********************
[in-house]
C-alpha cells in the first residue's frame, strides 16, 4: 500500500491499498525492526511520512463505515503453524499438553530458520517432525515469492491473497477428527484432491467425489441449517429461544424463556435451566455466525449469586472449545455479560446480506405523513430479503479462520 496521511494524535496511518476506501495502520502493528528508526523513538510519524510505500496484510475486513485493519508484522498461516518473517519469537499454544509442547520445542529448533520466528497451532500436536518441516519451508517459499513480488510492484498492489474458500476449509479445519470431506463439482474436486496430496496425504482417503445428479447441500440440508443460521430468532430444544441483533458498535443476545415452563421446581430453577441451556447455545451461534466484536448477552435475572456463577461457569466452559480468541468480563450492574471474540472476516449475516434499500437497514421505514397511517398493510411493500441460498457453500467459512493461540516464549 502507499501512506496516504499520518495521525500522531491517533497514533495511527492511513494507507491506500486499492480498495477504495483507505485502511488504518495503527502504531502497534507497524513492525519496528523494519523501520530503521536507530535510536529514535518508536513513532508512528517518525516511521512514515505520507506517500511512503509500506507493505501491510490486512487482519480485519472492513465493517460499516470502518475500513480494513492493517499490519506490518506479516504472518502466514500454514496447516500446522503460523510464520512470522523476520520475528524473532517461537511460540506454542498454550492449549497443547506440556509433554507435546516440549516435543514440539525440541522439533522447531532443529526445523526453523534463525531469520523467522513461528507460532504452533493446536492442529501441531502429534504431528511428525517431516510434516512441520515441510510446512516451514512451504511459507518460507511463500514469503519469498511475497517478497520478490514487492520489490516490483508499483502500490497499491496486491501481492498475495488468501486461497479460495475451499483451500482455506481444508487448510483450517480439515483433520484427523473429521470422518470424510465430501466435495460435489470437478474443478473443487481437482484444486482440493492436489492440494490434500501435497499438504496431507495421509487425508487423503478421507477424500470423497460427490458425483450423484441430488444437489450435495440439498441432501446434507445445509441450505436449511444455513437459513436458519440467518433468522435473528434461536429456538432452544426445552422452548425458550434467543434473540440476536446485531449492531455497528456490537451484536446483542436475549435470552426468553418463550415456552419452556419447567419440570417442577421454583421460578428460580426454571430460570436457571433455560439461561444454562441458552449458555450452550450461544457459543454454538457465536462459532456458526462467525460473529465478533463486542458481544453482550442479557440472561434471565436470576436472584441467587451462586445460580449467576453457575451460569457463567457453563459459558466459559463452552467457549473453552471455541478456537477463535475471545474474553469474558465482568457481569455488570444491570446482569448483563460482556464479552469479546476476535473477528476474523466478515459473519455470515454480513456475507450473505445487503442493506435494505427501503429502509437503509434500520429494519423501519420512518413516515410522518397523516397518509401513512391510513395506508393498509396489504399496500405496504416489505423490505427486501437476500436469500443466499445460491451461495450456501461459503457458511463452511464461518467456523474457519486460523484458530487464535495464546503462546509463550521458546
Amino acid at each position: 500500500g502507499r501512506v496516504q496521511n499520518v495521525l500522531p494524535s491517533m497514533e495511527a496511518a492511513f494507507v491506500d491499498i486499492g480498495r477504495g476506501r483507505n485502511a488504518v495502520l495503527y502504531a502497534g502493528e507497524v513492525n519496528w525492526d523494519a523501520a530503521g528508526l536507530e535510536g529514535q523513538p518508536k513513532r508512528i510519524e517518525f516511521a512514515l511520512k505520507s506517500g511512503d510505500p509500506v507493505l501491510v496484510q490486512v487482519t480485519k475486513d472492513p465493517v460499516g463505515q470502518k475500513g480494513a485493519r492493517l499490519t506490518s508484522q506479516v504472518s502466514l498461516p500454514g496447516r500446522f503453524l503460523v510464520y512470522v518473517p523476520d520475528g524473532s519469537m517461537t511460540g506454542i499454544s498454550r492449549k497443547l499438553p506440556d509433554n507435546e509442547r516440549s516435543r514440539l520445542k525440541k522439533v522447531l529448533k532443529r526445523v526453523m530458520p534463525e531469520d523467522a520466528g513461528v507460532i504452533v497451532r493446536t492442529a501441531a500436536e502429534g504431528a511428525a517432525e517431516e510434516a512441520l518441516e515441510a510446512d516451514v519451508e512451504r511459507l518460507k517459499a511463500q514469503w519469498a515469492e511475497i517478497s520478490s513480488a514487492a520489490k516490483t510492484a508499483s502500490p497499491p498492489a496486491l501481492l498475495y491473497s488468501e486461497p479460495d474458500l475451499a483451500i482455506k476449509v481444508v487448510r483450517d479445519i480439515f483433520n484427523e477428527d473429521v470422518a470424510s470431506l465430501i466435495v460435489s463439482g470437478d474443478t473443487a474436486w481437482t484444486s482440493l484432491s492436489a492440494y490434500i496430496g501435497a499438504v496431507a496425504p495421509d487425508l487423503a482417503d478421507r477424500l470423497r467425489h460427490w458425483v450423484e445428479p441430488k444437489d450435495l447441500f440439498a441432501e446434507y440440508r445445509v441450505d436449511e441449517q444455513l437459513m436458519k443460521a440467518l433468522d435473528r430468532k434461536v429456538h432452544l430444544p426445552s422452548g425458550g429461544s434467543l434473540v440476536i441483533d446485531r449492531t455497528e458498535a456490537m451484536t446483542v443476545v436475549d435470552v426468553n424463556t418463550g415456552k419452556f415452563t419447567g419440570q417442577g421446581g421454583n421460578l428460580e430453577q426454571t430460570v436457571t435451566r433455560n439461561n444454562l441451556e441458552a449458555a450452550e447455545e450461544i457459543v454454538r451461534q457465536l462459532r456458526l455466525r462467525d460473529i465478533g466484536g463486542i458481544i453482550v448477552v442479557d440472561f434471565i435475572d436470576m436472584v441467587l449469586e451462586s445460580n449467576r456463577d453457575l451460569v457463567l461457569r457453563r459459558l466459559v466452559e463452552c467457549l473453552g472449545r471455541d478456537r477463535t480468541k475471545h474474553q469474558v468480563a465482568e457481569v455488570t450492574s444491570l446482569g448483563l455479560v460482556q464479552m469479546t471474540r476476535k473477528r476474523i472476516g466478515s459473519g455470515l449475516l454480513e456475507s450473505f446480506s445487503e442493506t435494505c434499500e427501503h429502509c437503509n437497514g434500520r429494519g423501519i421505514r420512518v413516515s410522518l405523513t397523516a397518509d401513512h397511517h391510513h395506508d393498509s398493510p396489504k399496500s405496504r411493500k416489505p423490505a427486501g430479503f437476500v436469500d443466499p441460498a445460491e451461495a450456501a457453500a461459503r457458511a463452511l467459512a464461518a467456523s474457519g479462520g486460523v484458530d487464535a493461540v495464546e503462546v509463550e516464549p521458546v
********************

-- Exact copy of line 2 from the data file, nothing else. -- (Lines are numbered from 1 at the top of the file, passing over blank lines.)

C-alpha cells in the first residue's frame, strides 16, 4: 500500500491499498525492526511520512463505515503453524499438553530458520517432525515469492491473497477428527484432491467425489441449517429461544424463556435451566455466525449469586472449545455479560446480506405523513430479503479462520 496521511494524535496511518476506501495502520502493528528508526523513538510519524510505500496484510475486513485493519508484522498461516518473517519469537499454544509442547520445542529448533520466528497451532500436536518441516519451508517459499513480488510492484498492489474458500476449509479445519470431506463439482474436486496430496496425504482417503445428479447441500440440508443460521430468532430444544441483533458498535443476545415452563421446581430453577441451556447455545451461534466484536448477552435475572456463577461457569466452559480468541468480563450492574471474540472476516449475516434499500437497514421505514397511517398493510411493500441460498457453500467459512493461540516464549 502507499501512506496516504499520518495521525500522531491517533497514533495511527492511513494507507491506500486499492480498495477504495483507505485502511488504518495503527502504531502497534507497524513492525519496528523494519523501520530503521536507530535510536529514535518508536513513532508512528517518525516511521512514515505520507506517500511512503509500506507493505501491510490486512487482519480485519472492513465493517460499516470502518475500513480494513492493517499490519506490518506479516504472518502466514500454514496447516500446522503460523510464520512470522523476520520475528524473532517461537511460540506454542498454550492449549497443547506440556509433554507435546516440549516435543514440539525440541522439533522447531532443529526445523526453523534463525531469520523467522513461528507460532504452533493446536492442529501441531502429534504431528511428525517431516510434516512441520515441510510446512516451514512451504511459507518460507511463500514469503519469498511475497517478497520478490514487492520489490516490483508499483502500490497499491496486491501481492498475495488468501486461497479460495475451499483451500482455506481444508487448510483450517480439515483433520484427523473429521470422518470424510465430501466435495460435489470437478474443478473443487481437482484444486482440493492436489492440494490434500501435497499438504496431507495421509487425508487423503478421507477424500470423497460427490458425483450423484441430488444437489450435495440439498441432501446434507445445509441450505436449511444455513437459513436458519440467518433468522435473528434461536429456538432452544426445552422452548425458550434467543434473540440476536446485531449492531455497528456490537451484536446483542436475549435470552426468553418463550415456552419452556419447567419440570417442577421454583421460578428460580426454571430460570436457571433455560439461561444454562441458552449458555450452550450461544457459543454454538457465536462459532456458526462467525460473529465478533463486542458481544453482550442479557440472561434471565436470576436472584441467587451462586445460580449467576453457575451460569457463567457453563459459558466459559463452552467457549473453552471455541478456537477463535475471545474474553469474558465482568457481569455488570444491570446482569448483563460482556464479552469479546476476535473477528476474523466478515459473519455470515454480513456475507450473505445487503442493506435494505427501503429502509437503509434500520429494519423501519420512518413516515410522518397523516397518509401513512391510513395506508393498509396489504399496500405496504416489505423490505427486501437476500436469500443466499445460491451461495450456501461459503457458511463452511464461518467456523474457519486460523484458530487464535495464546503462546509463550521458546